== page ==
New Video Series Aims to Lift the MS Community

New Video Series Aims to Lift the MS Community

making a difference


When you’re living with multiple sclerosis, it’s important to surround yourself with a community of people who give you the kind of support and understanding you need. When I was diagnosed in 1986, there was no internet to help me find a community, and I felt lost and alone.

Once the internet became available, I found great comfort in other people’s stories of courage and resilience. I used what I learned from them to self-advocate and teach others how to do the same. It really does take a village to help you stand on your own two feet, one that encourages, enlightens, and empowers you to do battle with your everyday struggles. 

That’s why I was thrilled to be part of a video series of Ted-type talks called, “MS Teamworks, which focuses on educating and inspiring people in the MS community. Through videos that cover a myriad of subjects, viewers are motivated to live their best lives despite having a disease that can be unpredictable and unrelenting. I wish I had something like this to lean on 31 years ago.

Each of these videos is presented by a patient, caregiver, or clinician and highlights an issue relevant to those living with MS and their loved ones. The MS Teamworks series collectively demonstrates the message.

I have MS, I have a team, I have a future

I was happy to travel with my husband and son to Washington, D.C., to create two of the Teamworks videos. In one video, I tell my story, and in the other, my family discusses how we cope as a team. The goal is to help others find courage through our words and to help them live the best lives they possibly can.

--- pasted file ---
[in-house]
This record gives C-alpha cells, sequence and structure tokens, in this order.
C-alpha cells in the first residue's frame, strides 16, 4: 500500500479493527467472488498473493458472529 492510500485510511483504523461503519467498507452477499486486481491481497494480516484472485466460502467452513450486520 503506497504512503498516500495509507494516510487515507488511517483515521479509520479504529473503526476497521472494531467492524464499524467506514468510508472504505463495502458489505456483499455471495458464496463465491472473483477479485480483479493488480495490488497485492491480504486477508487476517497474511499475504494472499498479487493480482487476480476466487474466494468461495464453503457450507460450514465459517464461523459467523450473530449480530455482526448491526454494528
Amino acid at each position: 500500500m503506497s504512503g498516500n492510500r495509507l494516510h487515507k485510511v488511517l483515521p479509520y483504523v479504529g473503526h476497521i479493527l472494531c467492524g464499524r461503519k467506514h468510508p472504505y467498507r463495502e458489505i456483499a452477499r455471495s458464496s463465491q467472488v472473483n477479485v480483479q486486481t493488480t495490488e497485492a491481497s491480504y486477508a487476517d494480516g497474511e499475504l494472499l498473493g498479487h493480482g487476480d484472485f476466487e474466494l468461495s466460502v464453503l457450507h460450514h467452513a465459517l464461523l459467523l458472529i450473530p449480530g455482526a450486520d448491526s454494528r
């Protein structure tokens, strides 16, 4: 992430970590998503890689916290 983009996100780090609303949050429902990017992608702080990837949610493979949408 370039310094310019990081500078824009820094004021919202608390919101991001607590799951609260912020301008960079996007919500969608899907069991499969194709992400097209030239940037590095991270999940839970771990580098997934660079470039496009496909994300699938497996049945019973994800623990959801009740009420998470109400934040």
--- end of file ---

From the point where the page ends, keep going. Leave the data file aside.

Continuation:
I was asked to choose a theme for my presentation. I had no problem with my decision:

Trust your instincts to be your guide.

I hope you watch the video and listen to my journey. Learn how I went from a shy, naive, newly diagnosed patient to a confident, empowered one who will never be silent about taking care of my health needs.

Be empowered by taking charge of your health. Listen to your inner voice, and know that you are the commander of your body. Don’t allow anyone to tell you that you’re making bad choices. You know how you’re feeling better than anyone.

I wish I knew then what I know now: Listen to your heart.

It’s my hope that by reading this post and watching the video you will never experience the kind of angst, humiliation, loss, and confusion that I did.

Don’t ever be silent about your healthcare. Speak up if something doesn’t feel right. Question your medical team and always advocate for yourself. Trust your instincts to be your guide.

You can view other videos in the MS Teamworks series at the Catamount Medical Education website. Subjects include “The Roadmap to Motherhood,” “Integrative Medicine,” “I’m Getting Worse – What Does That Mean,” “I Wish My Healthcare Professional Knew,” “How I Manage My MS,” and more.

My thanks to the people at the Consortium of Multiple Sclerosis Centers, Catamount Medical Education, and EMD Serono for this wonderful experience.